Capillary Pressure

If one of the two phases in an immiscible liquids simulation of lattice gas has an attractive interaction with the walls, (e.g. walls are blue-philic), then there will be a pressure difference between the phases that depends on the angle that the meniscus makes and the surface tension, as well as the curvature of the interface. Depending on the sign of this pressure difference, the blue phase can displace the red, or vice versa. The rate of flow is proportional to this capillary pressure.

Below are snapshots of the progression of a blue front upon the red phase. At t=0 the two phases occupy equal areas in the two dimensional world, and shortly afterwards a meniscus forms and the blue phase starts to move to the right.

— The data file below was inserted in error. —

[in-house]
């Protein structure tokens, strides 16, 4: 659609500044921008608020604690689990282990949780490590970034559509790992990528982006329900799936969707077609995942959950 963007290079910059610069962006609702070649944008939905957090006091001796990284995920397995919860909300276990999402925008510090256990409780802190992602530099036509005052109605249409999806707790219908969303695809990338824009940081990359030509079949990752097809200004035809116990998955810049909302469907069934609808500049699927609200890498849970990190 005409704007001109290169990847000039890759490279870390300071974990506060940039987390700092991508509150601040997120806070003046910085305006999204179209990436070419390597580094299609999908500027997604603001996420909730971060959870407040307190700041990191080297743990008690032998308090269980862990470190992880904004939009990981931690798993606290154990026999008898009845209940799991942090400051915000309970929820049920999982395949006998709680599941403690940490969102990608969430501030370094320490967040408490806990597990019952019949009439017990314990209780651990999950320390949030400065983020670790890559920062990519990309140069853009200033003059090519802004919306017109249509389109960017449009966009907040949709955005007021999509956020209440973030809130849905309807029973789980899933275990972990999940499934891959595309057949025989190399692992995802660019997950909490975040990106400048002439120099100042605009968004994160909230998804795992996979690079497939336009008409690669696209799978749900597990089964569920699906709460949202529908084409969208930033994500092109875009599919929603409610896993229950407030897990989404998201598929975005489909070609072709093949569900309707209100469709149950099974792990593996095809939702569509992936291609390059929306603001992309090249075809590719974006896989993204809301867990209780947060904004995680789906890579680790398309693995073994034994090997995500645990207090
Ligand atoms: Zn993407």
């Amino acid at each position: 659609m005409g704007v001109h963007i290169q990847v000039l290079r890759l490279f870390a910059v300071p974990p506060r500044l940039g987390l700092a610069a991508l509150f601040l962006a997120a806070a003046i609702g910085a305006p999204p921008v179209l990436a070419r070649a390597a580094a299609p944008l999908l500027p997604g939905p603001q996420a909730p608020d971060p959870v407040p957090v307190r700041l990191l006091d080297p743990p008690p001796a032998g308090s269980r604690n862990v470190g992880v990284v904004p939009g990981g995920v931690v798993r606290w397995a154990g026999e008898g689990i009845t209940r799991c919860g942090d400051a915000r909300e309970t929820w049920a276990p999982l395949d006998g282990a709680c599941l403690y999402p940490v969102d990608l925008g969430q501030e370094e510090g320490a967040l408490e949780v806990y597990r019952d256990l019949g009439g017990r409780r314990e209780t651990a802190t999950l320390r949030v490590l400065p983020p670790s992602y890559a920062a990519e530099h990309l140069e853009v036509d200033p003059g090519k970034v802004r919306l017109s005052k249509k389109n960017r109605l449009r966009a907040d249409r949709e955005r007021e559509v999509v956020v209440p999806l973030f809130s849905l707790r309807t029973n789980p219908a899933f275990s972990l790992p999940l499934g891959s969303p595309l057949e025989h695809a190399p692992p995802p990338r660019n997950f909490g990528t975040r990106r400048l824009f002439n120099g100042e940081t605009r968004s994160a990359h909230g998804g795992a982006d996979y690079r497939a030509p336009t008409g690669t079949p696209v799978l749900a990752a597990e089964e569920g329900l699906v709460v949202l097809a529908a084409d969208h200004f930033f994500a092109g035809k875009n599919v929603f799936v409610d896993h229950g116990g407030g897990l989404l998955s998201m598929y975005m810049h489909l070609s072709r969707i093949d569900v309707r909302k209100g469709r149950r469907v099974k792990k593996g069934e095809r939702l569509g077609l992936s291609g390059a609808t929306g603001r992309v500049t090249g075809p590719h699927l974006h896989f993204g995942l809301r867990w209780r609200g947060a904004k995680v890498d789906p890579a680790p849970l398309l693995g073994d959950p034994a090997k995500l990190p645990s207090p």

The system size is 512x64, particle density is 70%, with the system confined to a periodic tube with blue-philic walls. The peridicity of the tube implies that red particles going over from the right side to the left will turn into blue particles, and vice versa. Throught the simulation there is no external driving force, but as the simulation progresses, a flow rate develops to the right.

At 30,000 steps the average X momentum is 0.025 (per site), which coincides with (independent) measurements of the particle flux.